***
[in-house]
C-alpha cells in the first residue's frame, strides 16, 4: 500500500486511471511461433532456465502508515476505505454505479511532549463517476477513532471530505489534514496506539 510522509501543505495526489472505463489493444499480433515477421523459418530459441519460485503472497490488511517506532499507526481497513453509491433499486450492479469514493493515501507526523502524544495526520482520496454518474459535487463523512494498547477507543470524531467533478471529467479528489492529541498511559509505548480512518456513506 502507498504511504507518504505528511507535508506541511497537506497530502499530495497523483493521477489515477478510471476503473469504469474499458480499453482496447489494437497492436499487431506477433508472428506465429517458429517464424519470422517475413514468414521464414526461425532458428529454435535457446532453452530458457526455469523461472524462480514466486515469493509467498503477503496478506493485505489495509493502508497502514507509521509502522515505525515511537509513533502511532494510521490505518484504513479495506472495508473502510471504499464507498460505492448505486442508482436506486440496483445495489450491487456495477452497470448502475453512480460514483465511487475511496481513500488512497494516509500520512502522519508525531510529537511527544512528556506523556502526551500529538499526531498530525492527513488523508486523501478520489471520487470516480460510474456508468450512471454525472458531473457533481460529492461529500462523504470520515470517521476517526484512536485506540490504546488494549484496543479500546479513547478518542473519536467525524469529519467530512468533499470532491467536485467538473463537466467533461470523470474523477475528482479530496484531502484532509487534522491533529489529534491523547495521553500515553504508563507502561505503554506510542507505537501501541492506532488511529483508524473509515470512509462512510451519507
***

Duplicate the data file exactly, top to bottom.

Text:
[in-house]
C-alpha cells in the first residue's frame, strides 16, 4: 500500500486511471511461433532456465502508515476505505454505479511532549463517476477513532471530505489534514496506539 510522509501543505495526489472505463489493444499480433515477421523459418530459441519460485503472497490488511517506532499507526481497513453509491433499486450492479469514493493515501507526523502524544495526520482520496454518474459535487463523512494498547477507543470524531467533478471529467479528489492529541498511559509505548480512518456513506 502507498504511504507518504505528511507535508506541511497537506497530502499530495497523483493521477489515477478510471476503473469504469474499458480499453482496447489494437497492436499487431506477433508472428506465429517458429517464424519470422517475413514468414521464414526461425532458428529454435535457446532453452530458457526455469523461472524462480514466486515469493509467498503477503496478506493485505489495509493502508497502514507509521509502522515505525515511537509513533502511532494510521490505518484504513479495506472495508473502510471504499464507498460505492448505486442508482436506486440496483445495489450491487456495477452497470448502475453512480460514483465511487475511496481513500488512497494516509500520512502522519508525531510529537511527544512528556506523556502526551500529538499526531498530525492527513488523508486523501478520489471520487470516480460510474456508468450512471454525472458531473457533481460529492461529500462523504470520515470517521476517526484512536485506540490504546488494549484496543479500546479513547478518542473519536467525524469529519467530512468533499470532491467536485467538473463537466467533461470523470474523477475528482479530496484531502484532509487534522491533529489529534491523547495521553500515553504508563507502561505503554506510542507505537501501541492506532488511529483508524473509515470512509462512510451519507